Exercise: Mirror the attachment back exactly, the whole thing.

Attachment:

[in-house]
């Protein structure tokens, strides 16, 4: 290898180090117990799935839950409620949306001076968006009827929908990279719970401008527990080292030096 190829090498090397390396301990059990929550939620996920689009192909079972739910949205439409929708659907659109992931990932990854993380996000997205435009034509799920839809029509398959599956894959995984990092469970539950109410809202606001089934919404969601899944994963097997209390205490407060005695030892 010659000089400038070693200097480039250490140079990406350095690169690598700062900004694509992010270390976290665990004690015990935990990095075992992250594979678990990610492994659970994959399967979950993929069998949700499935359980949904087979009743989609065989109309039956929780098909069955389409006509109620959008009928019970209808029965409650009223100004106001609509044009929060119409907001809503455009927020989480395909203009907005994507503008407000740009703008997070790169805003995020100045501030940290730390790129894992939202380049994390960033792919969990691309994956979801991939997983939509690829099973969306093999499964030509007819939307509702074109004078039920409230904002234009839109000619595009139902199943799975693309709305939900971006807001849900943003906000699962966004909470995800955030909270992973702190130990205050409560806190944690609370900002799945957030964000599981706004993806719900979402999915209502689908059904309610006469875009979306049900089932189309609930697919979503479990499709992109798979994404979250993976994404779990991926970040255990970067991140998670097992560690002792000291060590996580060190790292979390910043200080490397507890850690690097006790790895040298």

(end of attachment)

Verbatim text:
[in-house]
């Protein structure tokens, strides 16, 4: 290898180090117990799935839950409620949306001076968006009827929908990279719970401008527990080292030096 190829090498090397390396301990059990929550939620996920689009192909079972739910949205439409929708659907659109992931990932990854993380996000997205435009034509799920839809029509398959599956894959995984990092469970539950109410809202606001089934919404969601899944994963097997209390205490407060005695030892 010659000089400038070693200097480039250490140079990406350095690169690598700062900004694509992010270390976290665990004690015990935990990095075992992250594979678990990610492994659970994959399967979950993929069998949700499935359980949904087979009743989609065989109309039956929780098909069955389409006509109620959008009928019970209808029965409650009223100004106001609509044009929060119409907001809503455009927020989480395909203009907005994507503008407000740009703008997070790169805003995020100045501030940290730390790129894992939202380049994390960033792919969990691309994956979801991939997983939509690829099973969306093999499964030509007819939307509702074109004078039920409230904002234009839109000619595009139902199943799975693309709305939900971006807001849900943003906000699962966004909470995800955030909270992973702190130990205050409560806190944690609370900002799945957030964000599981706004993806719900979402999915209502689908059904309610006469875009979306049900089932189309609930697919979503479990499709992109798979994404979250993976994404779990991926970040255990970067991140998670097992560690002792000291060590996580060190790292979390910043200080490397507890850690690097006790790895040298």